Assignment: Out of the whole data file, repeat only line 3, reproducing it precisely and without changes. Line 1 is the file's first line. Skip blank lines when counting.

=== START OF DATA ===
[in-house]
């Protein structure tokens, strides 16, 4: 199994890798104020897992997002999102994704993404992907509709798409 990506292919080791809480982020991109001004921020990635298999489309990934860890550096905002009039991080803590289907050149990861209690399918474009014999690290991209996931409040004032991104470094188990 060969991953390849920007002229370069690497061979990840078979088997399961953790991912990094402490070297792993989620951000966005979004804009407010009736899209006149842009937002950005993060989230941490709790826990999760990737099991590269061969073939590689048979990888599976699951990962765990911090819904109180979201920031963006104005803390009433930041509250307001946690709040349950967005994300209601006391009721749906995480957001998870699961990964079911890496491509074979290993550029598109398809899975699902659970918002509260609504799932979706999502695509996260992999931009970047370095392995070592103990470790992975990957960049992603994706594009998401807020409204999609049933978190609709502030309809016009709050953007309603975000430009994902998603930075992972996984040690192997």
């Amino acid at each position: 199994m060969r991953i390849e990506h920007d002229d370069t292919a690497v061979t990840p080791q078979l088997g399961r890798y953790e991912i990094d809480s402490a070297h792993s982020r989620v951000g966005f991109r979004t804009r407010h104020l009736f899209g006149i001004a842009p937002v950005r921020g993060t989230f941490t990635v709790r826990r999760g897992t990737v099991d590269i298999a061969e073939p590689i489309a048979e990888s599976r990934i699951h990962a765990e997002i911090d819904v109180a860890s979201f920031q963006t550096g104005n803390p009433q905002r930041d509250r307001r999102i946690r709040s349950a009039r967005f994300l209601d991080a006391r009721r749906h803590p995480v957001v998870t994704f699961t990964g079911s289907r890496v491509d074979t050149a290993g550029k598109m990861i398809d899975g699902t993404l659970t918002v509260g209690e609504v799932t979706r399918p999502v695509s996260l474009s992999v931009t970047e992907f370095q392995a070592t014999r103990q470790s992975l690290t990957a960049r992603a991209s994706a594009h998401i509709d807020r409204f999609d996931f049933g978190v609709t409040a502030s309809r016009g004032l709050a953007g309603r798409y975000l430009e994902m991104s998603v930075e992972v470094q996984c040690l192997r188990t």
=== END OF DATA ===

């Amino acid at each position: 199994m060969r991953i390849e990506h920007d002229d370069t292919a690497v061979t990840p080791q078979l088997g399961r890798y953790e991912i990094d809480s402490a070297h792993s982020r989620v951000g966005f991109r979004t804009r407010h104020l009736f899209g006149i001004a842009p937002v950005r921020g993060t989230f941490t990635v709790r826990r999760g897992t990737v099991d590269i298999a061969e073939p590689i489309a048979e990888s599976r990934i699951h990962a765990e997002i911090d819904v109180a860890s979201f920031q963006t550096g104005n803390p009433q905002r930041d509250r307001r999102i946690r709040s349950a009039r967005f994300l209601d991080a006391r009721r749906h803590p995480v957001v998870t994704f699961t990964g079911s289907r890496v491509d074979t050149a290993g550029k598109m990861i398809d899975g699902t993404l659970t918002v509260g209690e609504v799932t979706r399918p999502v695509s996260l474009s992999v931009t970047e992907f370095q392995a070592t014999r103990q470790s992975l690290t990957a960049r992603a991209s994706a594009h998401i509709d807020r409204f999609d996931f049933g978190v609709t409040a502030s309809r016009g004032l709050a953007g309603r798409y975000l430009e994902m991104s998603v930075e992972v470094q996984c040690l192997r188990t």